Even going up on horses in the hills was no sweat at all. It seemed that the horses knew what was going on and had probably done this a million times, doing this same course of several kilometers of here and there and back home again.
And of course, the view was very much so excellent to see from the top to where you have to admire the scenery.
But when it was time to go back home, that’s when the problems occurred. I was warned midway of the horseback riding by the guide that my horse was a racehorse and it knew when it was going home because it was going to dash full-speed home. It did not want any part of the slowdown and just want to finish it off. Oh yeah, I found out real quick about this because as soon my horse started to bolt home, I had to pull back on the stirrups to slow and stop it. I was going to be the boss of this trip, not the horse. I had to do this numerous times to make it stop from going too fast. I doubt any of the new riders knew how to control their horses as theirs went on either slowly or just stop during the ride to eat plants. With horses, you have to show them who is the boss. I showed mine who was the boss and once I could see there was enough space to go full-speed, that’s when I let the horse go and bam, I was going full-speed and having fun doing it. I went from going last-dead to first place just like that. The other horses wouldn’t gallop at all except mine so I guess I could say that I got the full riding experience of slow and fast.
Once everyone dismounted the horses, a big lunch was awaiting us. All of us were treated like kings and queens as I had probably one of the best lunches I’ve ever had in my life. I still talk fondly about that meal to this day! The guides did not just ride horses but also knew how to do “asado” which is known as grilled in Spanish. They grilled beef like no other as they cooked various parts of the cow, egg plants, zucchini, and potatoes.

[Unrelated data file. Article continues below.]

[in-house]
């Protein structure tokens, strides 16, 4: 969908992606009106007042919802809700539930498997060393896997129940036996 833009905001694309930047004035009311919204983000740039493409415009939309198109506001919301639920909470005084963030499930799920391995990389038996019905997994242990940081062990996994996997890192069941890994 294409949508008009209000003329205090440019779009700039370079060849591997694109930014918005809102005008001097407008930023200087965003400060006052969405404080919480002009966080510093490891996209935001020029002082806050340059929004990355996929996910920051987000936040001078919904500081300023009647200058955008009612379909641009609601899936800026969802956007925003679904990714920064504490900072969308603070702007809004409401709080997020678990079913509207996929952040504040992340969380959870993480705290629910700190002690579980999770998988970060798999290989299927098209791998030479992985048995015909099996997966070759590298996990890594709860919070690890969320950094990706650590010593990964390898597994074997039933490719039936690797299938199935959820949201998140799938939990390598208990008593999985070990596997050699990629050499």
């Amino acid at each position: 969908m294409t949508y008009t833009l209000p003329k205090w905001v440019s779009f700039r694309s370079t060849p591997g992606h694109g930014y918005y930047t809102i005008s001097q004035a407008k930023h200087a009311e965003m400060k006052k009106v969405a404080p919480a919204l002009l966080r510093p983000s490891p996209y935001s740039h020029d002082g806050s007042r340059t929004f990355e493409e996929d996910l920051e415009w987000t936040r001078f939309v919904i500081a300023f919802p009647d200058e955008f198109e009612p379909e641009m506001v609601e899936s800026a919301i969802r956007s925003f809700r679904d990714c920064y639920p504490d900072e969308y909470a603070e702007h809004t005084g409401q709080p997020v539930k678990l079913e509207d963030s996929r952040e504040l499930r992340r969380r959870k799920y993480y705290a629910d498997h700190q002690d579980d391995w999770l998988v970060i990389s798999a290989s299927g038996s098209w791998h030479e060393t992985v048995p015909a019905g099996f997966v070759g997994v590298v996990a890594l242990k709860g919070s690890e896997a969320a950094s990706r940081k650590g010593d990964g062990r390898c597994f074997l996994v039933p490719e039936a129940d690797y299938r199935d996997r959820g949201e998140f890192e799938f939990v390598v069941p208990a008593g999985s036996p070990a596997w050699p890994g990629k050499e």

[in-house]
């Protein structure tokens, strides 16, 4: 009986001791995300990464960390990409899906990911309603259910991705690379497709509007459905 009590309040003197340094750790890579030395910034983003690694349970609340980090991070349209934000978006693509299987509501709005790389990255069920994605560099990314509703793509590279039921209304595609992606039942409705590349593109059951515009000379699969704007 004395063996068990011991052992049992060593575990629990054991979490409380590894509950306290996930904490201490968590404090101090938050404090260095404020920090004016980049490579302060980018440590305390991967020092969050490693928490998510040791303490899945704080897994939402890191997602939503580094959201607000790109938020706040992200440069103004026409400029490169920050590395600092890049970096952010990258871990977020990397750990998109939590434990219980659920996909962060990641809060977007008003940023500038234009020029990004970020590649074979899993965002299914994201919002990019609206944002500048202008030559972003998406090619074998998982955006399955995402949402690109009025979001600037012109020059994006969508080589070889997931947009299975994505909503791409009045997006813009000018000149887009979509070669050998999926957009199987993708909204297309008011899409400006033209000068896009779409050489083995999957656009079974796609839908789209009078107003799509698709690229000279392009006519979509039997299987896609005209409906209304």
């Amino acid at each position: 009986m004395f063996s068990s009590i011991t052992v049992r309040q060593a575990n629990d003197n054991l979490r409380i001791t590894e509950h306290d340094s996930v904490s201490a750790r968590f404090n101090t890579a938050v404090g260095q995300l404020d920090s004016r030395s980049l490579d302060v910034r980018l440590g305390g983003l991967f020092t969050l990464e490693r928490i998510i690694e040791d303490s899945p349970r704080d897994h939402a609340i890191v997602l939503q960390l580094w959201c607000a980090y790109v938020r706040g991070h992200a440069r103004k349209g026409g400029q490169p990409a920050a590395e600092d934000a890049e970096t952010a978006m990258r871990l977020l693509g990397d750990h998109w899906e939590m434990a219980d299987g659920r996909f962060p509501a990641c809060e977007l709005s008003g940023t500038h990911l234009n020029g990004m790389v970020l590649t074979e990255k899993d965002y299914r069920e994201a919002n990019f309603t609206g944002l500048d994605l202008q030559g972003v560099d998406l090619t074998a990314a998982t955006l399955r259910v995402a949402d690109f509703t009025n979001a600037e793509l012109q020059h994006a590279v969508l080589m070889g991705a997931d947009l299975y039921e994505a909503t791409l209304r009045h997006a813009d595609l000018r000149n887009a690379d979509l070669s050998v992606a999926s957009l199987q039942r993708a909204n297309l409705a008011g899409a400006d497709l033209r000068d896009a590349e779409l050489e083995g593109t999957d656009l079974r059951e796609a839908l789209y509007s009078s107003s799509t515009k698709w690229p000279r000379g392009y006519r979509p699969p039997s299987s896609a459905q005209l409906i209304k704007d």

They served different kinds of meat which was different parts of the cow ranging at first with tough, okay meat to becoming better tasting to unbelievable. The last piece of meat was the best part of all in my opinion as the meat was juicy and very tasty. We must taken an hour to eat all that food which in turn made me very sleepy. But it was all worth it as I had a full stomach of nothing but meat. Once lunch was done, it was time to head back to the hostel. Once I got back to my hostel, I passed out for 4 hours only to be awoken by the alarm clock so that way I could meet up with other people to go eating again. Wow, what a life. Just eat meat, sleep, and eat more meat! I went out with some people to go to a place frequented by locals who also went there to listen to freelancing musicians play their music on violins, drums, and guitars. Night life in Argentina starts late and we got there at 10:00 PM, the perfect time to get started as that was when Argentinians prefer to start eating dinner. It was a great experience just eating and talking and listening to live music. For dinner, I had yet again more meat in the form of blood sausage and a tamale filled with well, more meat. It was a great day overall, despite sleeping from all that meat from both lunch and dinner. But it was worth it! Argentinean meat has to be some of the best meat in the world. People must try this someday!